A bit of history

The Madras music season was born just after the 1927 Indian National Congress meeting in Madras. A festival of music was organized on the fringe of this important political gathering and became the precursor for the Madras Music festival.

The Marghazhi month falling between December 15th and January 15th was anyway kept aside as a time for devotional singing in the Hindu tradition. No marriage or other festive occasions took place in Margazhi. Early morning processions of singing bards going around in Uncha vritti (seeking alms) dominated the days before the winter Sabarimalai pilgrimage became fashionable.

The social, political and religious churning of the thirties had its lasting impact on the cultural thinking and presentation. A whole new way of presenting music was brought into effect by the likes of Ariyakudi Ramanuja Iyengar.

Music picked up tempo, the raga elaborations were shortened, Bhakthi lyrics of Tyagaraja became the staple fare, rhythm got centre stage with the Tillanna ending the concert. A particular repertoire order was brought in and the time allotted for the percussion flourishes etc.

Almost to a century later, all this is changing. New challenges have been thrown up in the cultural scene due to the new normal created by the pandemic. Already, a new sociological churning is happening in the cultural scene spearheaded by tech savvy young musicians and dancers who are presenting themselves in different ways in cyberspace and the myriad questions young dancers are asking about the cultural and sociological history of performing arts.

Experiments galaore. Sangeeta Sivakumar and her husband T.M.Krishna sing the same song in different ragas with dual ghatam of Chandraseksara Sharma and N.Guruprasad

Free to experiment

Repertoire is going through an overhaul and presentations are using technology in different ways. Shaale.com, the platform which live streamed the “Friends in Concert” anticipated what was coming and Skanda, its founder, gave up a career in IT to start this streaming platform and begin online courses in Bharathanatyam and Carnatic music.

Kalakendra, a digital platform, had begun to record classes and performances and learning through videos in a small way earlier which were quite popular among the diaspora dance world. They were also live-streaming programmes.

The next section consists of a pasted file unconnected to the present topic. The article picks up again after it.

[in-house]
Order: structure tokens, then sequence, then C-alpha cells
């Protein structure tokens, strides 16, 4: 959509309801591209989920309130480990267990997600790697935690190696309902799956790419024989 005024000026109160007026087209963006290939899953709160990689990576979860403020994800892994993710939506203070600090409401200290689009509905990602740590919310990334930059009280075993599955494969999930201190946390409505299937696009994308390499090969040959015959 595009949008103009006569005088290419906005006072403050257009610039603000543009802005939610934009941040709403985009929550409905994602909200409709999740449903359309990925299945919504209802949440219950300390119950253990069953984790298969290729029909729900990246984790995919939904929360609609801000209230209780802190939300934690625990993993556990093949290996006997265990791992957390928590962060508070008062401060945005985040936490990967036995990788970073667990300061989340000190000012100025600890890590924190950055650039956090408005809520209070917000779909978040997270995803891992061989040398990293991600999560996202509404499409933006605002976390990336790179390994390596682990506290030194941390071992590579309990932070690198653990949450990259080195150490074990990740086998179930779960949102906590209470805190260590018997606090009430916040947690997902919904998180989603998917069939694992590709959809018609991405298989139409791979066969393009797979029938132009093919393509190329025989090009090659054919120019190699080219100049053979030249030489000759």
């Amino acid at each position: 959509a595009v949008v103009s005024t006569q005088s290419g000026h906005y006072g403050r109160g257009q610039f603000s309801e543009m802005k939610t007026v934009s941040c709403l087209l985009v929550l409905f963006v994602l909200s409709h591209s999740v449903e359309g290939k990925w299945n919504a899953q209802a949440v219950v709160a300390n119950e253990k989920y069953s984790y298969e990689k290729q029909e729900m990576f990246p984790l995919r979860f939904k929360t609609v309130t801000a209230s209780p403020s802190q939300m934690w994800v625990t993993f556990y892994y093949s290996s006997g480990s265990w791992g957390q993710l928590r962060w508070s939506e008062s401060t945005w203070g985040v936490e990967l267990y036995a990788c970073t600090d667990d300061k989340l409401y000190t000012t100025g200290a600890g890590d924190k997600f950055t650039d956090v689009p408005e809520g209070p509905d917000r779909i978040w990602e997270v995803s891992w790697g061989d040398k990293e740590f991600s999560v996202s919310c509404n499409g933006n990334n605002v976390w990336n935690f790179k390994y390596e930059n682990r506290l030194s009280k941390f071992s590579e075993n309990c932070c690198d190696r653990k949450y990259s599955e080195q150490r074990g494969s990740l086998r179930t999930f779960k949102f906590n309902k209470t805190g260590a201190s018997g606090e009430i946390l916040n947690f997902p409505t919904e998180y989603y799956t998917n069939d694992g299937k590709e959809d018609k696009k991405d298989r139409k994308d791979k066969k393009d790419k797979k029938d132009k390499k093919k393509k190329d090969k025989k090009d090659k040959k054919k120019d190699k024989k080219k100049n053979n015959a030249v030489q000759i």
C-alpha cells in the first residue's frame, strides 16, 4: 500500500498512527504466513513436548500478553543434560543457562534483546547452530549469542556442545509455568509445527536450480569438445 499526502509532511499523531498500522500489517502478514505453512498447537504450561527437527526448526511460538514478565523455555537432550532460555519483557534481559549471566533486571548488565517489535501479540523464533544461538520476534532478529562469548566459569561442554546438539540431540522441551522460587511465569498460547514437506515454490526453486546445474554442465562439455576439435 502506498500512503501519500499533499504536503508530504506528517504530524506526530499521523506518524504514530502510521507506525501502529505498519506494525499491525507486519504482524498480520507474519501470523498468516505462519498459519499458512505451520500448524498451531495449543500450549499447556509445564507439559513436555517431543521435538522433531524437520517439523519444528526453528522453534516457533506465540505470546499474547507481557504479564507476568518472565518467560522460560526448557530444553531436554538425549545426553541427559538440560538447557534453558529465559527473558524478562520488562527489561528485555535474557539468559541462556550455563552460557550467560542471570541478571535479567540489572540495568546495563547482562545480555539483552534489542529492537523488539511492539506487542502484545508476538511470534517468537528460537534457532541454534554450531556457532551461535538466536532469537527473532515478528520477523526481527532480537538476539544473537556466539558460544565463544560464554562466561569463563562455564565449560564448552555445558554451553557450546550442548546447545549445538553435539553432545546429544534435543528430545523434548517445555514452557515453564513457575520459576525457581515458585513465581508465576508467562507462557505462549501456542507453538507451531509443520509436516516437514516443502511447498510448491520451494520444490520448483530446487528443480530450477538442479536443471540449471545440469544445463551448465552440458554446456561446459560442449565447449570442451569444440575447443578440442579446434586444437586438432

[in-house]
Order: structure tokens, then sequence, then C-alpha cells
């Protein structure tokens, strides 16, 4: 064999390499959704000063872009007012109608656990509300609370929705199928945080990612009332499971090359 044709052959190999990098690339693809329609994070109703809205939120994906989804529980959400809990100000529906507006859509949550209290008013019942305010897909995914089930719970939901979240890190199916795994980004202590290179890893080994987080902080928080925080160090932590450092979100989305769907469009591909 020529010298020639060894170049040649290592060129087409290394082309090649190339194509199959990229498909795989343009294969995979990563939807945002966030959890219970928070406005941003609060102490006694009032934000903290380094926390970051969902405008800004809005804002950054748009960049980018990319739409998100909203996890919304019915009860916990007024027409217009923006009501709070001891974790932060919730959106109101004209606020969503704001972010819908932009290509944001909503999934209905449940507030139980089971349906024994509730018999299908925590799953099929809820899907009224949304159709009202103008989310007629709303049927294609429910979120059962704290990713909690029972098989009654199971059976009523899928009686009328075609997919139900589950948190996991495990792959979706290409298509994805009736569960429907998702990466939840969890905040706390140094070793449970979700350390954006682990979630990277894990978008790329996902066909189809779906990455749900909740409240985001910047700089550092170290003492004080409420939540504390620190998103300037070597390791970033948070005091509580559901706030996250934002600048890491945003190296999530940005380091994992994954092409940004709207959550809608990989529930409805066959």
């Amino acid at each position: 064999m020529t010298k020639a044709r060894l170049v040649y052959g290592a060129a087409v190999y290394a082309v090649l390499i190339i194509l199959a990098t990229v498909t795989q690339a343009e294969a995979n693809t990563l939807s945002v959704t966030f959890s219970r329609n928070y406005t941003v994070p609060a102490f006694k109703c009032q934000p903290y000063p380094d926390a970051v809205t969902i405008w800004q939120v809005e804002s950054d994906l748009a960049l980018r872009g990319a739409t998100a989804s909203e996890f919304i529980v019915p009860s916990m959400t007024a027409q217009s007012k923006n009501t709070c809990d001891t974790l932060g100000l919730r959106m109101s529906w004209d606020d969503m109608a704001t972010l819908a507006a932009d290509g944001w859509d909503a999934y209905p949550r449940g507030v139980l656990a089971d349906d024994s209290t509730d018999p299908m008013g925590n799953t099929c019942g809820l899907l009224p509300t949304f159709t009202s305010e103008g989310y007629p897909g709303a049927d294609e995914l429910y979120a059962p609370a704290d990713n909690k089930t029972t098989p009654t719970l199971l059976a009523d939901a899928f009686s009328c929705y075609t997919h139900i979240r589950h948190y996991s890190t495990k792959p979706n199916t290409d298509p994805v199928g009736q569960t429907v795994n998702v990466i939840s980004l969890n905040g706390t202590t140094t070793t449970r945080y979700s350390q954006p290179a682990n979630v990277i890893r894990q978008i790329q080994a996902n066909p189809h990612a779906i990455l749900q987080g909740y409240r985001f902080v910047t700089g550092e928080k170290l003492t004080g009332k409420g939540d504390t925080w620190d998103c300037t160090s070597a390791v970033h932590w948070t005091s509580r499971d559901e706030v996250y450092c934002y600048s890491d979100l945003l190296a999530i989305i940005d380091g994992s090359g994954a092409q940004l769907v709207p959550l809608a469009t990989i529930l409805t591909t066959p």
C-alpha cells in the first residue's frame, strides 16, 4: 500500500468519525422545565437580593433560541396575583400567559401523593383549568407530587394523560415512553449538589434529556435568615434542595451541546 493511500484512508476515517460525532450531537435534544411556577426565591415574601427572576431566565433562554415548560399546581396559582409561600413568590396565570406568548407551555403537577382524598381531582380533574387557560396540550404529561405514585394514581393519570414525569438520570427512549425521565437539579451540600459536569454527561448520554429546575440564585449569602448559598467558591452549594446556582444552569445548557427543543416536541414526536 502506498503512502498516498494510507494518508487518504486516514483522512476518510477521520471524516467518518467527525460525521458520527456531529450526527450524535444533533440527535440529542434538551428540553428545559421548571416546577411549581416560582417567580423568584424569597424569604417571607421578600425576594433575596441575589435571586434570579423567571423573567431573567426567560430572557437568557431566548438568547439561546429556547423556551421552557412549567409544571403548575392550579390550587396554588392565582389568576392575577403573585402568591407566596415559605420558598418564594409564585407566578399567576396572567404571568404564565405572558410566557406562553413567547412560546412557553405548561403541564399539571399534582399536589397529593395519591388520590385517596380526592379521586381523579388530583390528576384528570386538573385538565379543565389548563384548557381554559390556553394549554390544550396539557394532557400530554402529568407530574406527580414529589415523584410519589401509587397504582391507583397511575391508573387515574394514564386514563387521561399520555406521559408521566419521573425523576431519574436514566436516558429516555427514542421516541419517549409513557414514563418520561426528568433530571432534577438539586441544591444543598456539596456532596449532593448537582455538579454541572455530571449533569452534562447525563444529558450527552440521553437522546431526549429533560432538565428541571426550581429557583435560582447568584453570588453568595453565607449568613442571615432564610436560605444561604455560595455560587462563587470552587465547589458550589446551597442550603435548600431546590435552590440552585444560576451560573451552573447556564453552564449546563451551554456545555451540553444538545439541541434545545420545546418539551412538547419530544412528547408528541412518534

Now they expanded their offerings, curating “Yours Truly Margazhi” as a consortium of federation of Chennai sabhas, livestreaming over a hundred performances with over 250 artists, besides recorded music, dance, drama, harikathas, devotional music events etc. Access is priced at Rs.3650 for Indians and US$50 for viewers abroad.

Shooting schedules have been going on in the hallowed precincts of Kalakshetra and other exotic locales. Most importantly, the concerts have gone outdoors with musicians singing on the steps of a lily pond or in the open in a temple precinct. Reputed musicians like Sanjay Subrahmanian, Ramakrishna Murthy, Lalgudi Krishnan and other leading names are taking part in these recordings.

If the internet and skype were the last decade’s alterations, live streaming platforms are the trend of the next decade. One can now see the artiste’s finger tapping on the mridangam and the eyes of wonder in Abhinaya of a dancer in close up, without having to commute to a sabha to physically savour music and dance of great quality.

New talent is coming out in droves, with creative ways of storytelling, sharing knowledge and having gupchups, all in cyberspace.

One such group is Aalaap, a music and dance events company founded by Akhila Krishnamurthy, which early during the lockdown period began creating digital platforms where artists interacted each other and shared their concerns. Aalaap, working in tandem with Shaale.com, also has sold digital access at Rs 300 to a work in progress of Dakshina Vaidyanathan in Delhi and Parshwanath Upadhye in Bengaluru as a curtain raiser for the Margazhi season.

Tricky digital space

Some artists and schools of dance and music have begun their own digital music and dance festivals. Many have been creating unique content on arts, having master classes, conducting on line arangetrams, and recording learning capsules.

Need to be tech savvy now. Ananda Shankar Jayant Pic G Murali

Ananda Shankar Jayant’s Natyarambha’s Kutti Kahani (Young Storytellers) series has become immensely popular on social media. Kutty Kahani is a short story video series by artistes in the 6-13 age group.

This is a multi art, multi lingual, (with subtitles as needed) story telling session by young storytellers from across India, Malaysia, Singapore, UK and USA creating ready to access digital Indic content for children. Chanting, music, dance, poetry, puppetry and acting are used for storytelling by children in short-sized video capsules of about 5 minutes.

The videos sent by the children are enhanced with the addition of animation available for free viewing at natyarambha’s YouTube channel

But going digital also creates its own problem. For instance, audience complaints were heard that the 90-minute Sanjay Subrahmanian concert had 73 minutes of advertisements. While some others felt when anything is given free, the viewer becomes the guinea pig.

The criticisms aside, the churn is on, and classical traditions are getting an inevitable digital makeover. Maybe one can expect digital walking musical tours in the days to come. So stay home and travel the world with culture in 2021.